Sterilisation of male cats: nonsurgical sterilisation techniques
Various alternatives to surgery for sterilising male cats have been explored over the last few decades. Immunocontraception has been used to control feral populations, but the possibilities to date do not provide long-term sterility.
Gonadotropin-releasing hormone (GnRH) agonists delivered through implants have proven effective in suppressing fertility, but only for 6 to 12 months. Work on gene therapy to inhibit reproduction by interfering with RNA is also under way, as described in a study published in the journal Reproduction in Domestic Animals1.
Three nonsurgical alternatives for sterilising male cats
1. Contraceptive products
Sustained exposure to GnRH agonists results in pituitary cell downregulation and supresses FSH and LH release, making it a valid alternative for sterilising male cats. Due to its poor oral bioavailability, it must be administered parenterally, which is why implants have been designed for subcutaneous insertion in the cat’s neck. Among the available GnRH agonists, deslorelin has shown efficacy in sterilising male cats, as confirmed in a study conducted at Chulalongkorn University2.
GnRH antagonists are also being studied. They have an immediate effect, but require higher doses, and as controlled release systems have not yet been developed, it tends to be a more expensive treatment modality. A study conducted in 2016 by García et al.3 found that the GnRH antagonist acyline reversibly reduces spermatogenesis and sperm motility for 2 weeks.
2. Chemical castration
The first drug approved by the FDA for sterilising pets was Neutersol®, an intratesticular injection containing zinc gluconate and arginine, which cause testicular sclerosis and permanent sterility. Since then, similar products have been launched, such asZeuterin™, which has the advantage of providing permanent results after a single administration without general anaesthesia, although mild sedation is recommended.
It has been tested with good results in dogs, but its efficacy in the sterilisation of male cats has yet to be evaluated. However, a small study conducted by Fagundes et al.4 found atrophic and dilated seminiferous tubules, reduced germ cell numbers, incomplete spermatogenesis and azoospermia in 73% of cats treated with zinc gluconate.
Another promising chemical agent is calcium chloride dihydrate, either in saline solution or combined with dimethylsulfoxide, which is already used in male dogs and other mammals. Researchers at the University of West Bengal5 were the first to document its use in the sterilisation of male cats. After 60 days, there was complete testicular necrosis, which was replaced with fibrous tissue, a very low sperm count, and a reduction of at least 70% in serum testosterone. The activities of androgen enzymes and their expressions were also lower, so researchers believe that CaCl2 has huge potential in the nonsurgical sterilisation of male cats.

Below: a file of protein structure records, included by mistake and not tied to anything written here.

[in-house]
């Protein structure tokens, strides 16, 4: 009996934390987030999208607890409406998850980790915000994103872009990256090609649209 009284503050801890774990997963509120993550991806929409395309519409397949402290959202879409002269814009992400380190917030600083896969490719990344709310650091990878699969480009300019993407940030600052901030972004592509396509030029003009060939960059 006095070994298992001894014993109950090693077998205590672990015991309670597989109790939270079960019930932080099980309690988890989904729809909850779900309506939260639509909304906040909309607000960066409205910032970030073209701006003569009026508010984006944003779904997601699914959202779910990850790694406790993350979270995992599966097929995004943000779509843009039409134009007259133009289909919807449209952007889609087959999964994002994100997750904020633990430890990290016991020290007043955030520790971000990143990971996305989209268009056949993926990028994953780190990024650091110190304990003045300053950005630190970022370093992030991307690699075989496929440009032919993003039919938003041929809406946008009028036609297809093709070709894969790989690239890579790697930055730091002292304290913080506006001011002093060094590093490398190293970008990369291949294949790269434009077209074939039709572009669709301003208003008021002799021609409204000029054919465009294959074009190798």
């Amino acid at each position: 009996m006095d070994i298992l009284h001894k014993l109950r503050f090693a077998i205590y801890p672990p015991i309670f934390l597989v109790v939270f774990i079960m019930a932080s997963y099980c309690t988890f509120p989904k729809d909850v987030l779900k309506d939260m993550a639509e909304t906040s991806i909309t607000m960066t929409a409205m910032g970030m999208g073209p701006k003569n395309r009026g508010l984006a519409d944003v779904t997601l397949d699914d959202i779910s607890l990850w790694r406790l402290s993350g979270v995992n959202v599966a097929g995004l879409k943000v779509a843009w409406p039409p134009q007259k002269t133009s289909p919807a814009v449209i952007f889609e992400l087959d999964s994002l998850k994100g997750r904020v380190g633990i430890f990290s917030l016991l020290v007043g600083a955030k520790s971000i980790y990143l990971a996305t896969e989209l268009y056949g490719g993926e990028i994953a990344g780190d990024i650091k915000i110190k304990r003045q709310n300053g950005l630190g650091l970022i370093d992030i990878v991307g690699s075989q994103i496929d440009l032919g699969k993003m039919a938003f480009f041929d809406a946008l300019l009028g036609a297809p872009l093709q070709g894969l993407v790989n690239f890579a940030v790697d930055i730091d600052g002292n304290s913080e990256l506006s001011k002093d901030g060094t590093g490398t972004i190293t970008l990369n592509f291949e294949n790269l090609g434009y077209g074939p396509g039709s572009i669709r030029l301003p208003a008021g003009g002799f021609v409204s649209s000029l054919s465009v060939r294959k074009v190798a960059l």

The main objective of immunocontraception is to develop a vaccine that promotes the formation of antibodies, so that the immune system suppresses normal reproductive function. GnRH vaccines, some of the most promising vaccines to date, should inhibit LH and FSH release, but the options developed so far are characterised by a large variability in individual responses and, therefore, have not yet reached the desired level of efficacy.
In fact, a study on a small sample conducted at the University of Florida6 concluded that, “Single-dose GnRH treatment resulted in testosterone concentrations and semen quality consistent with immunocastration in a majority of cats treated”, but it only worked in 66.67% of cases.
In summary, the products tested up to now for the sterilisation of male cats have certain limitations, so further studies into their possible side effects7 are required. However, new solutions will probably be developed in the future that achieve permanent sterilisation with a single dose.